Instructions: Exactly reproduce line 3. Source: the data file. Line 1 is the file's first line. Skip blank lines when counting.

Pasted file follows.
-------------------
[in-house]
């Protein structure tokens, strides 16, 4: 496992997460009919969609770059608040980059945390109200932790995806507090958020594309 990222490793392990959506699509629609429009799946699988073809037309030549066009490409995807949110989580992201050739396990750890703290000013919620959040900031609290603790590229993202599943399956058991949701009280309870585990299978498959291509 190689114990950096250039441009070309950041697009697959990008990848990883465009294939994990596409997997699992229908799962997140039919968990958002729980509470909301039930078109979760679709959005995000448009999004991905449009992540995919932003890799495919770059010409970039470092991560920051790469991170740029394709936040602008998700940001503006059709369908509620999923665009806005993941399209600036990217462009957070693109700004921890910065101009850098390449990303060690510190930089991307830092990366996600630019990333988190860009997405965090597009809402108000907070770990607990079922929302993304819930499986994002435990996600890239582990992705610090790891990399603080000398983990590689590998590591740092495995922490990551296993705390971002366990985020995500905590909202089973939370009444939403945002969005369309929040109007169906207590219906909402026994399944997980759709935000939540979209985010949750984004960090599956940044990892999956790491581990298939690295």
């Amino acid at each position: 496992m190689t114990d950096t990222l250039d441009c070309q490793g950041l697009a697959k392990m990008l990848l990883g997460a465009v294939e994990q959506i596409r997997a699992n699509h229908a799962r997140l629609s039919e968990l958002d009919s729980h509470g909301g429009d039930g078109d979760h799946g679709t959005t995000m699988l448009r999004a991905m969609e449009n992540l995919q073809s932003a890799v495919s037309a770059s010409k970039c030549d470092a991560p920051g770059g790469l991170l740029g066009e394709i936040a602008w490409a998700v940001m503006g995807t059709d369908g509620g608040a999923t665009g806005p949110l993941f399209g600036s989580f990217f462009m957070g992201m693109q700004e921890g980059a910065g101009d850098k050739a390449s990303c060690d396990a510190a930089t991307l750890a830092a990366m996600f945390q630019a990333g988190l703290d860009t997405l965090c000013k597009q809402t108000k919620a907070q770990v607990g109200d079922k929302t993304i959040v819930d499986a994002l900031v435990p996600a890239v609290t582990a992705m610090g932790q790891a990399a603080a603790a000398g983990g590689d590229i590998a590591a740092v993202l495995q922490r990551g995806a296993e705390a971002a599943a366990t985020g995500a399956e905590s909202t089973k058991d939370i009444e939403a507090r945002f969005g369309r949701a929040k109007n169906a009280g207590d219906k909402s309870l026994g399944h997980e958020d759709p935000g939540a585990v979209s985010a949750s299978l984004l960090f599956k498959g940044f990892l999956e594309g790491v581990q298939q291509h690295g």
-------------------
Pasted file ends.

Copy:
């Amino acid at each position: 496992m190689t114990d950096t990222l250039d441009c070309q490793g950041l697009a697959k392990m990008l990848l990883g997460a465009v294939e994990q959506i596409r997997a699992n699509h229908a799962r997140l629609s039919e968990l958002d009919s729980h509470g909301g429009d039930g078109d979760h799946g679709t959005t995000m699988l448009r999004a991905m969609e449009n992540l995919q073809s932003a890799v495919s037309a770059s010409k970039c030549d470092a991560p920051g770059g790469l991170l740029g066009e394709i936040a602008w490409a998700v940001m503006g995807t059709d369908g509620g608040a999923t665009g806005p949110l993941f399209g600036s989580f990217f462009m957070g992201m693109q700004e921890g980059a910065g101009d850098k050739a390449s990303c060690d396990a510190a930089t991307l750890a830092a990366m996600f945390q630019a990333g988190l703290d860009t997405l965090c000013k597009q809402t108000k919620a907070q770990v607990g109200d079922k929302t993304i959040v819930d499986a994002l900031v435990p996600a890239v609290t582990a992705m610090g932790q790891a990399a603080a603790a000398g983990g590689d590229i590998a590591a740092v993202l495995q922490r990551g995806a296993e705390a971002a599943a366990t985020g995500a399956e905590s909202t089973k058991d939370i009444e939403a507090r945002f969005g369309r949701a929040k109007n169906a009280g207590d219906k909402s309870l026994g399944h997980e958020d759709p935000g939540a585990v979209s985010a949750s299978l984004l960090f599956k498959g940044f990892l999956e594309g790491v581990q298939q291509h690295g």